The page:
We gave it a B-
“The Elongated Knight Rises” is a good example of everything that’s working and not working about The Flash‘s current season. Season 3 drained the show of its joie de vivre, turning an ebullient series into a dour slog, and season 4 has taken steps to correct that. No matter what, almost every episode has felt rather bubbly and has had a lot of heart — and that’s definitely the case in tonight’s episode, which features several fun scenes with the characters. Unfortunately, in the process of fixing that tonal problem, the show has lost its sense of direction, and it’s hard to understand some of its plot choices, which is also evident in this episode.
Let’s start with the good: With Barry stuck in prison, it’s up to the rest of Team Flash to step up to the plate to defend the city. This means it’s time for Ralph Dibny to show us what he’s learned over the past few months of Hero School under Barry’s tutelage. When the episode opens, Ralph easily, and somewhat recklessly, handles a hostage situation. He gains points for making sure the hostages were safe before confronting the bad guy but loses a couple for his arrogance. Believing himself invisible, he carelessly (yet amusingly) banters with the hostage taker before impulsively yanking the guy’s bomb from his chest and absorbing the subsequent explosion.
Sure, he saved the day, but what if he hadn’t been able to contain the explosion? That’s what Iris brings up when a victorious Ralph returns to S.T.A.R. Labs after saving the day and giving an interview to a local news station. Iris is concerned that Ralph is getting too cocky, but he ignores her because he’s riding the superhero high.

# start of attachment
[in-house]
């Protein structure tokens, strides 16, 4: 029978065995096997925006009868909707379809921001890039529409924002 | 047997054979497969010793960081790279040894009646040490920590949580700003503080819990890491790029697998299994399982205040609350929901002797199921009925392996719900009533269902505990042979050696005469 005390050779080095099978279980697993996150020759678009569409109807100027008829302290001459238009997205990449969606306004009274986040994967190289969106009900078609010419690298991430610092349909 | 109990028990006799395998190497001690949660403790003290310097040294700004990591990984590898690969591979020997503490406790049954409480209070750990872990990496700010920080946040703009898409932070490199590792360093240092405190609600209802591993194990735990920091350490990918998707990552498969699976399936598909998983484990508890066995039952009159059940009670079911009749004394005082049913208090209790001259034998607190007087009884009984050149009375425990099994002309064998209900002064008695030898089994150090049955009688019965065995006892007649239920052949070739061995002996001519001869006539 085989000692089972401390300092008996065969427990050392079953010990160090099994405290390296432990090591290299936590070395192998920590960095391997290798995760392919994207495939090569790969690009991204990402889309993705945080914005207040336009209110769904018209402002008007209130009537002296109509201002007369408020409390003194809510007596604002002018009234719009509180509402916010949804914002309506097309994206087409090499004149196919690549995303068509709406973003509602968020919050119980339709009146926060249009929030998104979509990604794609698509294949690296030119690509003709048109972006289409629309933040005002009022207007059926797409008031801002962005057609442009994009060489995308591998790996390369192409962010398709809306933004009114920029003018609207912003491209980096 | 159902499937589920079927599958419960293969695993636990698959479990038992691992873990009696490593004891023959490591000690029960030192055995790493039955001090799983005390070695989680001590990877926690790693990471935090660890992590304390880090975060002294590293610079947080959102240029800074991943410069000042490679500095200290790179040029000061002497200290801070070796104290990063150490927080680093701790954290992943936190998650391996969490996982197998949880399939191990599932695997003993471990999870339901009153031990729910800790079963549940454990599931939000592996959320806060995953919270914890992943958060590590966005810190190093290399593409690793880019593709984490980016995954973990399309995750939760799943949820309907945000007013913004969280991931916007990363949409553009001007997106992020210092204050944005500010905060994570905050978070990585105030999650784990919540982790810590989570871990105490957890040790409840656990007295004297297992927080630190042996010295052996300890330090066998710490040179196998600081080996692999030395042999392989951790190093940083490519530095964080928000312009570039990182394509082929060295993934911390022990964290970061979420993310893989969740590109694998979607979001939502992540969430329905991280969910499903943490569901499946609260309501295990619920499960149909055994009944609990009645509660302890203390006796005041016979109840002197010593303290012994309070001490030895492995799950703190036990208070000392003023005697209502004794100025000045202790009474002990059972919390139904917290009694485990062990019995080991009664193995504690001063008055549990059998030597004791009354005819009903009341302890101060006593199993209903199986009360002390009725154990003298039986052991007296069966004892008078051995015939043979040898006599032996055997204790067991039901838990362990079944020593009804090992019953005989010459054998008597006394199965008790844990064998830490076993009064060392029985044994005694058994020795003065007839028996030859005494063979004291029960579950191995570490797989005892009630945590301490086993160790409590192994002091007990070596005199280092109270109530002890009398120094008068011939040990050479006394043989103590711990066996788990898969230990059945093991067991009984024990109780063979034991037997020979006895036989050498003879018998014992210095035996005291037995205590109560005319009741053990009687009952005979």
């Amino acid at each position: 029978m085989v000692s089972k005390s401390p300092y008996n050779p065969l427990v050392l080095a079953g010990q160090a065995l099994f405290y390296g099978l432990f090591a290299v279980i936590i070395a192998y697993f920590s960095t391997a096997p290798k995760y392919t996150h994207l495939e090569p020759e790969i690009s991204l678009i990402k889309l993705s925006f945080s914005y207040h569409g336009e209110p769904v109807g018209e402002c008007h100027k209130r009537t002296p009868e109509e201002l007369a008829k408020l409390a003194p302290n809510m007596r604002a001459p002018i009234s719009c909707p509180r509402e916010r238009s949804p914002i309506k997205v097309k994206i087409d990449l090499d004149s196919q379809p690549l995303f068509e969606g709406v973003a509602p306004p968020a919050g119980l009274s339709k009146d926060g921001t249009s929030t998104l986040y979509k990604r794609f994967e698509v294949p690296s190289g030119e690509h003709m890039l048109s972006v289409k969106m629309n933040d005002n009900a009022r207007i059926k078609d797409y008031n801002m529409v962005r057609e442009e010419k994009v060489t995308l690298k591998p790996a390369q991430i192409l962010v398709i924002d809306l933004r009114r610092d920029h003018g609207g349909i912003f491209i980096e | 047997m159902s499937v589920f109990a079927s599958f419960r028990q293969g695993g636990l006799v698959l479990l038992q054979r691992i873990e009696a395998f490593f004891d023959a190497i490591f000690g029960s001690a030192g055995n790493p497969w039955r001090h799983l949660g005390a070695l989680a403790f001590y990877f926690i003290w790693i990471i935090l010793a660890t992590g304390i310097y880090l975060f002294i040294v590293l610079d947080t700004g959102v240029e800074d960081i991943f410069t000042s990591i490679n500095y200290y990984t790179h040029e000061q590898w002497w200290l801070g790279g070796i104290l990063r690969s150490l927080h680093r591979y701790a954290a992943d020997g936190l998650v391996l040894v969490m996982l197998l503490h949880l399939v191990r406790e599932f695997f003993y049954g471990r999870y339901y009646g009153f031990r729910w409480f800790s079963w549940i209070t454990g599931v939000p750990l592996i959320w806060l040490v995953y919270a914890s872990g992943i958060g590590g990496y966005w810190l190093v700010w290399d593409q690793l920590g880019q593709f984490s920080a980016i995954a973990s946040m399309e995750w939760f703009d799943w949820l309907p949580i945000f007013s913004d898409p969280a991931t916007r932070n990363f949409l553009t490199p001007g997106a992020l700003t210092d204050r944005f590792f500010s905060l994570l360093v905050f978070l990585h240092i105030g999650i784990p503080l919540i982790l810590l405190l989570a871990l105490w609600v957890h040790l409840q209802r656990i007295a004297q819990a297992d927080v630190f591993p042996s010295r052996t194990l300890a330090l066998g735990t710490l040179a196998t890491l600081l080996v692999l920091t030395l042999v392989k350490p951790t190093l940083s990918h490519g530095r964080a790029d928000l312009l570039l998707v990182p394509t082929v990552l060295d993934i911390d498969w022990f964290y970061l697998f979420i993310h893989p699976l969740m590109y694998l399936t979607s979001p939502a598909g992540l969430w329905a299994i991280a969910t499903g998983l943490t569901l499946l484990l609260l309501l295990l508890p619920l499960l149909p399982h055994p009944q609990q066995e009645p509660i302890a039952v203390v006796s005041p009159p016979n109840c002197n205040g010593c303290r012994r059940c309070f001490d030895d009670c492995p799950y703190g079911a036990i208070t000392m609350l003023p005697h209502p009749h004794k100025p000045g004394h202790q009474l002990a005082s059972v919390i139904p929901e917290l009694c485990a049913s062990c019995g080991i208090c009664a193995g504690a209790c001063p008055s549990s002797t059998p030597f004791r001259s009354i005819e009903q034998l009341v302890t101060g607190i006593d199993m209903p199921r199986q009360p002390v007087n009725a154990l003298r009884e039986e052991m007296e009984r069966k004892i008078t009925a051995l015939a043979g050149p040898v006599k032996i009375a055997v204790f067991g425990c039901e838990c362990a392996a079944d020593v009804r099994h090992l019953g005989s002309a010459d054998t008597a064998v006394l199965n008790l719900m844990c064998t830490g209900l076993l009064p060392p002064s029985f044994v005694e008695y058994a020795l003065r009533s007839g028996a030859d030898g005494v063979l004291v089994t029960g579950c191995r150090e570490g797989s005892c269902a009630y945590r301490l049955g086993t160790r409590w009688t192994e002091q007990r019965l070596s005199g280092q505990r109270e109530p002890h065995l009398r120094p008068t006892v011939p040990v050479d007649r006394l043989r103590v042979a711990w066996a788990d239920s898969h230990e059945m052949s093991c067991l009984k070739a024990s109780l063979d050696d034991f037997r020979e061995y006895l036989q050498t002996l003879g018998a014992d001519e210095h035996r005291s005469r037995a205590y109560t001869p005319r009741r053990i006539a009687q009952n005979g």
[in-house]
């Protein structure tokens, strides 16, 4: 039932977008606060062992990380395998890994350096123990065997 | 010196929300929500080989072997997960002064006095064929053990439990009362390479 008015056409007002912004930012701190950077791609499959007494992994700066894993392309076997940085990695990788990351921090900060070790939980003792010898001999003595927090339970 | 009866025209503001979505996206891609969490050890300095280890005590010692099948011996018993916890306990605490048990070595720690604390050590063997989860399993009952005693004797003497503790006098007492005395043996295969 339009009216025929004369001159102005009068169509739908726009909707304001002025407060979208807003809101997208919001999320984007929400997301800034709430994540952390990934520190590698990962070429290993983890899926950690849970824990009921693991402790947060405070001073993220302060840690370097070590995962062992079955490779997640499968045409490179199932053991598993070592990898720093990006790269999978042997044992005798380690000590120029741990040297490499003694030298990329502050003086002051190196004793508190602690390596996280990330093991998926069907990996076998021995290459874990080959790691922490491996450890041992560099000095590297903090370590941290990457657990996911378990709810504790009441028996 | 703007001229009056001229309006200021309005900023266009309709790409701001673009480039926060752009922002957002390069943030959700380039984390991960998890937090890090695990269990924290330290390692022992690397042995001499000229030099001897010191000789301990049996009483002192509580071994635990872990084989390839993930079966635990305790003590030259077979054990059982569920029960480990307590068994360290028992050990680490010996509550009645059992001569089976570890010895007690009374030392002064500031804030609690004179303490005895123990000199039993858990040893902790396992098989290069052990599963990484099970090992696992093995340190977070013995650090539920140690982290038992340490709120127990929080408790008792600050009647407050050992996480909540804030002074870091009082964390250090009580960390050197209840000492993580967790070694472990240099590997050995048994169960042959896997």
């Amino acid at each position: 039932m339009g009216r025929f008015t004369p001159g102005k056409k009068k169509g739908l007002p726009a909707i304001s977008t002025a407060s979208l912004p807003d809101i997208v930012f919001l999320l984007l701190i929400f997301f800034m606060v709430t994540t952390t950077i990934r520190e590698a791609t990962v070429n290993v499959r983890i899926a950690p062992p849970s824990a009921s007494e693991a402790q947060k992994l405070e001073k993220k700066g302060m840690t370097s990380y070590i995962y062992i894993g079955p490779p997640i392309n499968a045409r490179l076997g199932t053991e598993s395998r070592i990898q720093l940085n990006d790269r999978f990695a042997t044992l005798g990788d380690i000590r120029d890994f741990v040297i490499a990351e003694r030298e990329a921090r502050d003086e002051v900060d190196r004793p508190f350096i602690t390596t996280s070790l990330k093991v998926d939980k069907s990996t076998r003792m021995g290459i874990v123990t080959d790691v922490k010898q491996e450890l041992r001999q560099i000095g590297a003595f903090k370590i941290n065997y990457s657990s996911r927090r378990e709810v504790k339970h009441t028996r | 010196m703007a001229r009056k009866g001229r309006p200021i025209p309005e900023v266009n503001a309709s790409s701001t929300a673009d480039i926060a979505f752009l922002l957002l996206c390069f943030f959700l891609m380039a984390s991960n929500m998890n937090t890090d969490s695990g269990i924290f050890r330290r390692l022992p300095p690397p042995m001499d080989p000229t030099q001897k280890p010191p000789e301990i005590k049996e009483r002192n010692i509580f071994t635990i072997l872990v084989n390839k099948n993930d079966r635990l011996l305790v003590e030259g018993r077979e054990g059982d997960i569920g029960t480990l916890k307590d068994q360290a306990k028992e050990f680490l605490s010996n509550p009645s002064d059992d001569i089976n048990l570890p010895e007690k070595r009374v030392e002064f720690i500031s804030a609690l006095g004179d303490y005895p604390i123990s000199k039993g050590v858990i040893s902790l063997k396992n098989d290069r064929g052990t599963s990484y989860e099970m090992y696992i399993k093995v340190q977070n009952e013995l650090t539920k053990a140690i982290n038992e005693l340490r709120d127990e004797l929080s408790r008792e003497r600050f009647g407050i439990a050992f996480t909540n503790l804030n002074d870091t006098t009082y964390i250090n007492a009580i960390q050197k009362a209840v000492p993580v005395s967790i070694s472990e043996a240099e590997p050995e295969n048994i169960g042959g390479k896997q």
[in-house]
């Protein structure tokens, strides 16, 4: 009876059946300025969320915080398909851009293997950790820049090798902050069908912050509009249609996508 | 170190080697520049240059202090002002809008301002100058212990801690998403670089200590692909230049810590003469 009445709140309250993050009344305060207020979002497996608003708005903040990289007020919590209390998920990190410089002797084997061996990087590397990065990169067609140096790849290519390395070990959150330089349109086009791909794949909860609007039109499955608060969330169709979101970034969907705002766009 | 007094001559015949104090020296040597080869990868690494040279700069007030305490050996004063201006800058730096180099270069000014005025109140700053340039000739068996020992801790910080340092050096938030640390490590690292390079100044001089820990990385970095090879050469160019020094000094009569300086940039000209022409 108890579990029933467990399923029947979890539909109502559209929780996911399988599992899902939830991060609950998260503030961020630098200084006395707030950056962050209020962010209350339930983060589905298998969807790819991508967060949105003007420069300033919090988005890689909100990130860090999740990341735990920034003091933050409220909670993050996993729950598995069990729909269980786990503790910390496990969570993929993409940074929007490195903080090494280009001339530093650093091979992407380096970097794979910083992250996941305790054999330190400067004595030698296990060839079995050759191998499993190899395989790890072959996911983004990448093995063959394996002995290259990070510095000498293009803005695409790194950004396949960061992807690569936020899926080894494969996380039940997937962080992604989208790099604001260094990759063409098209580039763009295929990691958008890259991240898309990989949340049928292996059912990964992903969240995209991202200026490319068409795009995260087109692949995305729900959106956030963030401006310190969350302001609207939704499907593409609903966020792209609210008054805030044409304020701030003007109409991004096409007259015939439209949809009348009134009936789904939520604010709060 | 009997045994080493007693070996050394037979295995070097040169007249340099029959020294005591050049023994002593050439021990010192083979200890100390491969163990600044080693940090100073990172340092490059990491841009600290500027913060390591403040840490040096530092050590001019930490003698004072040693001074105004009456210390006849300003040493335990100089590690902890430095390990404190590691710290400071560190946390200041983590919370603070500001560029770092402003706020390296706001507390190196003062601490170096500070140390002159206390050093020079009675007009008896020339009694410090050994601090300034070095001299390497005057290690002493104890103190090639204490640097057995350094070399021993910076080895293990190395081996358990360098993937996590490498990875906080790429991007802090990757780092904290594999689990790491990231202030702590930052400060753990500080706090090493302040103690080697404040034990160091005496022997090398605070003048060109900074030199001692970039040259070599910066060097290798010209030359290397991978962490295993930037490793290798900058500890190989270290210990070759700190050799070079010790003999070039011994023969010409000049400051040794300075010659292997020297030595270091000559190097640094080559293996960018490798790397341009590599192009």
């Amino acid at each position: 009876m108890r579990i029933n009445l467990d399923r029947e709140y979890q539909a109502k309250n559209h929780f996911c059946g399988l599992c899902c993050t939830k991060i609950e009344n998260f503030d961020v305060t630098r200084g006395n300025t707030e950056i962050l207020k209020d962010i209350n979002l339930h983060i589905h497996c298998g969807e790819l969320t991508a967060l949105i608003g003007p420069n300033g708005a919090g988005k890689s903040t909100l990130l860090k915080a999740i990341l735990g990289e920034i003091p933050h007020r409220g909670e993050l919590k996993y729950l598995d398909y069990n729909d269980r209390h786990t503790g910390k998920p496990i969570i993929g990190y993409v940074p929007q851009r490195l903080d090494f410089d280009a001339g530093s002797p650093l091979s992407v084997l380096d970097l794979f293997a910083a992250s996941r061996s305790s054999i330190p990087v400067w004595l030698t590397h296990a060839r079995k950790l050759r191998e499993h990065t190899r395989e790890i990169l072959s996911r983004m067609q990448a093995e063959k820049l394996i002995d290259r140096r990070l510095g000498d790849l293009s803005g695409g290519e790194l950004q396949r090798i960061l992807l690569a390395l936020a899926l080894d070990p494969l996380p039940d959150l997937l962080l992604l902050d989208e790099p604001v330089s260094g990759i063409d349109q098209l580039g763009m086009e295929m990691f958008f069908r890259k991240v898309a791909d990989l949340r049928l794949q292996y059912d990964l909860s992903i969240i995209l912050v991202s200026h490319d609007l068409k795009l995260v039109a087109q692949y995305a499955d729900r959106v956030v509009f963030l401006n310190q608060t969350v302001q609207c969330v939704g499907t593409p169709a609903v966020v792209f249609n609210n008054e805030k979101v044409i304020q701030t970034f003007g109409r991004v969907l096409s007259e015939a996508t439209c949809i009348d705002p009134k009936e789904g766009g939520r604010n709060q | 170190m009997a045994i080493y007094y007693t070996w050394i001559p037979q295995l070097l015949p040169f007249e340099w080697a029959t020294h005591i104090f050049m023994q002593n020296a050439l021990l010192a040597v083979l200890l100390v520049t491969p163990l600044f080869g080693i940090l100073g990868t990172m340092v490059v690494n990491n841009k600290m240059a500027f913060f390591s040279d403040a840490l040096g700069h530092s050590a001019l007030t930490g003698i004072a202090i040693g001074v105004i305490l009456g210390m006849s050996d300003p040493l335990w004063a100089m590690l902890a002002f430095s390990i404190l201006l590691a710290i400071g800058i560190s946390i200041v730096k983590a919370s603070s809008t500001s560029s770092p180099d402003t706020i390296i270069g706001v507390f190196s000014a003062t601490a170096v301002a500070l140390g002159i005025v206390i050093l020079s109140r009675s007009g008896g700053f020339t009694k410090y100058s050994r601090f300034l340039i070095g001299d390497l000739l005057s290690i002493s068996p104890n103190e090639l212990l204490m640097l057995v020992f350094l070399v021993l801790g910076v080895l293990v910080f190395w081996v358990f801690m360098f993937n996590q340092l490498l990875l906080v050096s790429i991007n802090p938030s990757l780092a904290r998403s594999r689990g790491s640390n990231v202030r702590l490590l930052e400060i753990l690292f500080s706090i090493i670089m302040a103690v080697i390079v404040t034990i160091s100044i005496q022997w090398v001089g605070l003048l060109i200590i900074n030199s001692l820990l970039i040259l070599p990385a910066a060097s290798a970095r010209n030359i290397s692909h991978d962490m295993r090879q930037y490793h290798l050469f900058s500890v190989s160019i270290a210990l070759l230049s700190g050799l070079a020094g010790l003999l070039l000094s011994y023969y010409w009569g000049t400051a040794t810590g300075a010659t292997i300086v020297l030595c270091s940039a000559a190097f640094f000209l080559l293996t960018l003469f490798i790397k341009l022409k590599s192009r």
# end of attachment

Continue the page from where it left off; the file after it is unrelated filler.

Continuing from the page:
If you watch this show (or any series), you know that Ralph is due for a humbling experience, and that’s exactly what happens tonight, courtesy of the return of the Trickster. No, not Mark Hamill’s deliriously wacky baddie Jesse, but his son Axel, who manages to escape from prison with some help from his mother Zoey Clark. We learn that Zoey is the Bonnie to OG Trickster’s Clyde. Here, she breaks her son out because she wants them to flee Central City and live free lives, but Axel is more concerned with gaining his absentee father’s respect. Usually, The Flash barely tries to give its episodic villains motivation outside revenge, but I found the Axel’s decision to don the Trickster outfit once gain in order to get his father’s attention rather compelling and understandable.
Axel figures out how he’s going to accomplish his goal after a news segment featuring Ralph catches his eye, so Li’l Trickster (which would make for a corny, yet funny rapper name) takes over the Central City airwaves, as the Tricksters are wont to do, and demands that the Stretchy Man come out and face him. Ralph recklessly wades into danger, expecting an easy fight. Unfortunately, Axel comes bearing gifts: some pink acid that melts Ralph’s skin and shakes his confidence as a hero because he’s forced to confront the fact that he isn’t invincible. (Team Flash’s befuddlement over what was going on with Ralph and the acid was particularly amusing.) (Next: Prison Days with Barry Allen)